Credit the efforts of longtime friend Ron Hodgson, Bucky Austin and Tim Boychuk for encouraging Doner to cast his line once again and promote drag racing.
"They came to me and said that they’ll front my deal for a couple of months, but then they’re going to have to go out and get dues from these guys," Doner explained. "So for the last two months, I’ve been out there pounding on guys to try and get them to join our operation."
The master of the legendary 64 Funny Car promotion has jumped into the new challenge with both feet, pulling in as much as $20,000 in contingency awards in nearly eight weeks.
"The winning guy, if he has the right stuff and the right business, he can make between $8000 and $10000 in stuff," Doner said with a renewed enthusiasm. "The Big Show [NHRA] has John Force and the Schumacher cars, but with these guys, there were 33 of them here for the Hot Rod Reunion last October."
Doner believes the time to unite this unique breed of nitro machinery is more imperative than ever.
"You don’t have any more Jungle Jims, Chi-Town Hustlers and Don "the Snake" Prudhommes touring the country anymore," Doner said. "We’re gonna figure out what to do with this brand within the parameters of the NHRA and the IHRA, they’re the sanctioning bodies and they make the rules for the cars. I don’t do that."
Doner confirmed the UNFC has already 15 paid members, and if he attains his goal, there will be 30 by the end of the season. And while Doner was largely a West Coast icon in his days, he understands the key to long range success is uniting all nostalgia Funny Car racers nationwide.
"I’d love to go race in the Midwest, the South and everywhere else we can," Doner explained. "Will we go to the race tracks and put on some of our own races in 2017? That’s a possibility, and I don’t want to alarm the NHRA and IHRA, within their parameters, their tracks. ,
"These guys need some places to run. Some of them only run twice a year."
Doner isn't the same person physically he was back in his heyday, but the intensity and drive haven't changed.
"I'm about 40 years older now but don't feel like I have lost my fastball entirely," Doner said. “I might still have a change-up and sometimes a curve but I’ve obviously slowed down. It’s not like the previous years when I could run to several race tracks and 1000 races a year. I’ve ran every single weekend in a whole year but I can’t do that anymore. So we won’t run Christmas weekend, I promise."
But if he does, Doner promises, he'll bring in Santa Claus as a dignitary.
After all, Doner has had some serious dignitaries in his day.
THE SPARE NECESSITIES – Funny Car champion Steven Densham has only one Camaro body in his trailer to last for the entire weekend. He does, however, have a spare windshield for his 1969 Camaro flopper.
It came in handy during the wee hours of Saturday morning, as Densham's team worked to repair the damage done during the Q-2 session when a supercharger backfired at the tail-end of a 5.6-second pass.
"We just mainly had to replace a window, a windshield cracked, and we broke one of the body pads, so we had to replace that," explained Densham. "For the most part, it’s mainly cosmetic at this point. Structurally it seems like its fine, just a little fire damage when all that fire went on. We’ll paint that but that’s about it."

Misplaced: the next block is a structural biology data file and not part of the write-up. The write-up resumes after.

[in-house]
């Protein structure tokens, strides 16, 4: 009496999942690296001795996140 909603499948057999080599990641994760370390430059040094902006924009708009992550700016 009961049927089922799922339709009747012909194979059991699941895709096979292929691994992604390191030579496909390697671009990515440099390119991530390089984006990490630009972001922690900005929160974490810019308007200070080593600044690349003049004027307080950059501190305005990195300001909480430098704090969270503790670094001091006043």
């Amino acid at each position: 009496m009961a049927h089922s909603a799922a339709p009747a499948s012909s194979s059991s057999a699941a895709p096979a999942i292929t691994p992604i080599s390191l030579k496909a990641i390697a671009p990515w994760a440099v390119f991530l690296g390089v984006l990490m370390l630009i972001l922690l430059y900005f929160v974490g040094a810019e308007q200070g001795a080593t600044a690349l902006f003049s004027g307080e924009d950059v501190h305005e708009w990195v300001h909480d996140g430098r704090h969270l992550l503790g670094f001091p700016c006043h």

With unofficial teammate Jason Rupert at the IHRA season opener, where he was the No. 1 qualifier, 1, Densham found an ally in the Nitro Cowboy Dennis Swearingen,
"He’s the one that helped us put all of the body pads back in and did all of the fiberglass work," Densham said.
TRAIN ‘EM UP - Cory Lee understands the value of direction.
Lee believes his life's destiny became crystal clear when he was an impressionable eight-year-old kid,
"When I was a kid and looked at the early Funny Cars, I knew being involved with them was what I was going to do,” Lee said. "It was a childhood dream, everyone has a dream that they’re going to be a fireman, astronaut or whatever but I said I was going to drive a Funny Car and by the time I was 17, I started driving a Funny Car."
Fortunately Lee was able to gain both inspiration and knowledge from three flopper legends, Gary Burgin, Ed McCullough and Al Segrini.
"Very intelligent individuals and very informative to my growing mind," Lee said. "They just helped me excel to the point that I made waves moving up the ladder. I not only knew how the cars were put together but I started to understand how they worked and my ultimate goal was to drive them."
Lee's first big break came through Harlan Thompson, when the veteran enabled him to field a car and drive it in Europe. From there, he did a tour of Australia and his efforts didn't go unnoticed.
Tom Hoover, the legendary driver of the Showtime Funny Car, provided his first real domestic opportunity.
"I got the job, it paid no money but provided valuable experience," admitted Lee. "I took that opportunity and ran with it. I’m at the point now that I’m enjoying the fruits of the labor.
"I get to associate with pretty cool cats like Del Worsham and some of the contemporaries and I also get to come over and play with the cars that I saw as a youth and just enjoy it all."
Lee will quickly tell you the legends taught him some profound lessons; lessons he uses today.
"Every one of them had something to offer," Lee said. "Segrini was a clean freak and organization guy but in my mind he just continued to develop what skills I already had. McCullough’s intensity and aggressiveness taught me about tune up and several others along the way- they all offered something. Hoover was a hustler. He showed me how you have to get out there and talk the talk and whatever they want to hear you tell them to get to the bottom line to race Funny Cars. Everybody offered something and I’ve taken a little bit of the fruits of everybody and made my salad."